The four storefronts the microbrewery and diner call home didn’t always look like this. An aluminum façade hid these historic structures for decades as the elements took a devastating toll inside and out on the forgotten buildings. Acquired in 2000, these buildings became the first properties deeded for development as part of the Chestnut Street District’s downtown revitalization effort.
Along with stabilizing the collapsed ceiling in what is now the brewery, other challenges included replacing chiseled and damaged brick with limestone, unifying the storefronts with a steel I-beam and conforming the different floor levels of the four buildings to ADA standards. Whenever possible, designers incorporated original elements of the buildings into the design.
The open kitchen buzzes with culinary activity, savory aromas and fiery spectacle. Acting in stark contrast is the cool calm of the steel brew tanks, tangle of hoses and the sweet scent of barley and hops. The industrial beauty of rusted steel, the cool glare of galvanized aluminum and the raw quality of weathered wood are all perfectly offset by the intimate chatter of patrons over plates of delicious food and pints of handcrafted beer.
Historically inspired paintings created by graduates of Fort Hays State University’s Art Department add color and culture directly to the authentic brick walls. The paintings are indicative of the signage that once appeared on the sides of downtown structures serving notice of the name of the company or type of services offered within. Patrons entering by the west door of Gella’s Diner & Lb. Brewing Co. are greeted by the artwork entitled “Three Star Harvest”. Taken from a 1930s photograph, “Three Star Harvest” is the silhouette of three Ellis County farmers eating lunch in a field. Diners in the second room from the west are treated to a rustic sign once prominent on Eleventh Street in the 1920s. FHSU graduate, Amber Hampton, interpreted historic photos to design both murals. The actual act of painting was a collaboration between Hampton and nationally renowned artist Kris Kuksi of Hays. Kuksi, a graduate turned instructor for FHSU’s Art Department, enlisted students from FHSU’s Basic Design Class to paint.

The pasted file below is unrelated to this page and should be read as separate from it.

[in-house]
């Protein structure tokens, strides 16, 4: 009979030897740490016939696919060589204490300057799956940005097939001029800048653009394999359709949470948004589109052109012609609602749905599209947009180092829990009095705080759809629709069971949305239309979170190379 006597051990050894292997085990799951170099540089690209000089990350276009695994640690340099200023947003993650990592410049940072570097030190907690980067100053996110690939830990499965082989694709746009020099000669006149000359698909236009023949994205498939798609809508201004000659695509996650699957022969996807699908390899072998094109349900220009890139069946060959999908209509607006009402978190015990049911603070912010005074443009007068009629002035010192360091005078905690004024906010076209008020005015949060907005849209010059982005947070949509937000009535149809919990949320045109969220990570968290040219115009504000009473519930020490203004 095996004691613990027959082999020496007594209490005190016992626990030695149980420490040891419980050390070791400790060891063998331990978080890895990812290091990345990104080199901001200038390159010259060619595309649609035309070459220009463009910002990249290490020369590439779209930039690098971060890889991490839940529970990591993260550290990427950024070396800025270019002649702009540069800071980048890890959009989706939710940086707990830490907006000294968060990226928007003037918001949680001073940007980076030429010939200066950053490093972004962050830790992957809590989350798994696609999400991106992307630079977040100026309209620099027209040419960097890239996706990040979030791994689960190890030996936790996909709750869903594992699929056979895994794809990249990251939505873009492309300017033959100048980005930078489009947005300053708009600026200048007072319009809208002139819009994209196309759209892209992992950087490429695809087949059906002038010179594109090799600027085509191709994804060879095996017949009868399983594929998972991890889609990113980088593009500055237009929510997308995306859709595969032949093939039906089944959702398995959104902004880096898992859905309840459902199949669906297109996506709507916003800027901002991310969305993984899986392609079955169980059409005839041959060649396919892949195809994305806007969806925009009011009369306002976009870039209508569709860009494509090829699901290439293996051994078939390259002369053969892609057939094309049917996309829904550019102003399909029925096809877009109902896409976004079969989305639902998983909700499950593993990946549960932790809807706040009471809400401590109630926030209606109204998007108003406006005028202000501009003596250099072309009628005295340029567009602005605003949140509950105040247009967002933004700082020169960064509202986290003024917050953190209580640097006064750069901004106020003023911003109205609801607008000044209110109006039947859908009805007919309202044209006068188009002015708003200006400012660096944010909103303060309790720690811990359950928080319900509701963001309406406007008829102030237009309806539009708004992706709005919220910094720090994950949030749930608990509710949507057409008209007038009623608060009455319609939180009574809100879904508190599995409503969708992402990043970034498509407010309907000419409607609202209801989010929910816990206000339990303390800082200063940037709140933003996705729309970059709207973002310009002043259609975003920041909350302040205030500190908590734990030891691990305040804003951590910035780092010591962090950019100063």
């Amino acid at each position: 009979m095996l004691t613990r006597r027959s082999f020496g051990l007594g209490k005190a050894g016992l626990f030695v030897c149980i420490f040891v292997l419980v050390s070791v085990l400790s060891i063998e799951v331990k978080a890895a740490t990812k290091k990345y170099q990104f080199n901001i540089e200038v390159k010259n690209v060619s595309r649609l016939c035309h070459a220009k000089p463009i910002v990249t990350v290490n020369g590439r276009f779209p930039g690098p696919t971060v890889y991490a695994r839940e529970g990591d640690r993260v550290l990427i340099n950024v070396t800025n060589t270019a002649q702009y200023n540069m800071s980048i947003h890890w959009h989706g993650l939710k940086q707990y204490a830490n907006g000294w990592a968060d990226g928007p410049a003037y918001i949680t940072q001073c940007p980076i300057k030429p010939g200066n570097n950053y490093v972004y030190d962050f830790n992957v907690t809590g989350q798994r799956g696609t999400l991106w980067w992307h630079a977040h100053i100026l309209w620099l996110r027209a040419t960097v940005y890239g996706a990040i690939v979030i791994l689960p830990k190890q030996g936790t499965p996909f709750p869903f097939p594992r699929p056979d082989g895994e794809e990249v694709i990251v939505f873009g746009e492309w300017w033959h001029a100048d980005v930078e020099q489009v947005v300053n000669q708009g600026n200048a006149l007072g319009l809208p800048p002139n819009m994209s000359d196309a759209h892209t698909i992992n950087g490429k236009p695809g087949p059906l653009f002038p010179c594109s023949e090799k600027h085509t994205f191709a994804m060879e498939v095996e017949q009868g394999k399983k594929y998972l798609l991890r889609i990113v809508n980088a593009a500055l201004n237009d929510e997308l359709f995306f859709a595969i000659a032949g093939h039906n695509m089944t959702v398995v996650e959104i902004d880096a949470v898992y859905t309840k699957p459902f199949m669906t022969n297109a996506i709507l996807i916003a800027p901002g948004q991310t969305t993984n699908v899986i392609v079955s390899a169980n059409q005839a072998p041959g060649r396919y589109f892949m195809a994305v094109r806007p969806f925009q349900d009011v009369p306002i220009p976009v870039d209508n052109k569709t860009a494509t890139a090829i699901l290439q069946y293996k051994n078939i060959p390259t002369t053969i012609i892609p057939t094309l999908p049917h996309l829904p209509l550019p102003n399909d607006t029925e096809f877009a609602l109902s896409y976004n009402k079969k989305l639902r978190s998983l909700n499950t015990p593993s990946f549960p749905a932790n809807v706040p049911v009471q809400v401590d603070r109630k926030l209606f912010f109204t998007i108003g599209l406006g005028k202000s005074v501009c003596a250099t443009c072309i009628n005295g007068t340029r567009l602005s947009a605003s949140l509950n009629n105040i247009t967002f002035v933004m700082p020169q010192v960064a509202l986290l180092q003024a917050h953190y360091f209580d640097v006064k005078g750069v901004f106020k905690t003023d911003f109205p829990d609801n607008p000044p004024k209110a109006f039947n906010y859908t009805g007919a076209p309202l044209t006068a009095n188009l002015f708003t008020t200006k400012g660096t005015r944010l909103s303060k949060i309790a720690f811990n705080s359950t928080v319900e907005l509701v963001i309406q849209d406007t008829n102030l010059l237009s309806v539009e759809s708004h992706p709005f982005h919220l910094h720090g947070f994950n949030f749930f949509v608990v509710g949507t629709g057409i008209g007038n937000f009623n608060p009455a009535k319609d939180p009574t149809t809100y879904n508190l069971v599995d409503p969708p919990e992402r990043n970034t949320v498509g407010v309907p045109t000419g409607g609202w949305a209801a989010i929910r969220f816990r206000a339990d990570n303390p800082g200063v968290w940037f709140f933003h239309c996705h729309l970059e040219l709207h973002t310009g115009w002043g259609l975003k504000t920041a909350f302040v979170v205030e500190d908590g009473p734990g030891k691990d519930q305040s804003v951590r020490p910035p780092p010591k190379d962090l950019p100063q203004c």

From hand painted murals to industrial agricultural lighting, open spaces and references to early railroad cars, the brewery and diner convey an industrial farm look for a fresh yet traditional atmosphere that is Hays’ alone.
Look above the bar and you’ll see that the brewery’s designer took egg baskets and turned them upside down to create an ambience unlike any other. The black granite for the brewery’s bar came from Sylvan Grove, located just east of Hays. The Company M&G Designs provided this granite for Gella’s Diner & Lb. Brewing Co. as well as granite for the elevators of Chicago’s Sears Tower. A glass wall separates the bar from Lb. Brewing Co.’s stainless steel tanks or “barrels” which produce 310 gallons of beer each run. Lb. Brewing Co. is capable of producing 1,000 barrels of beer a year. How many bottles of beer on the wall would that be?
A private banquet facility just off the bar can entertain up to 50 guests, and it’s fully equipped to host a variety of functions. Free wireless Internet access is available throughout the diner and brewery provided courtesy of Nex-Tech.
Centrally located downtown, the city’s cultural centers, recreation parks, galleries, specialty shops and more are all within walking distance.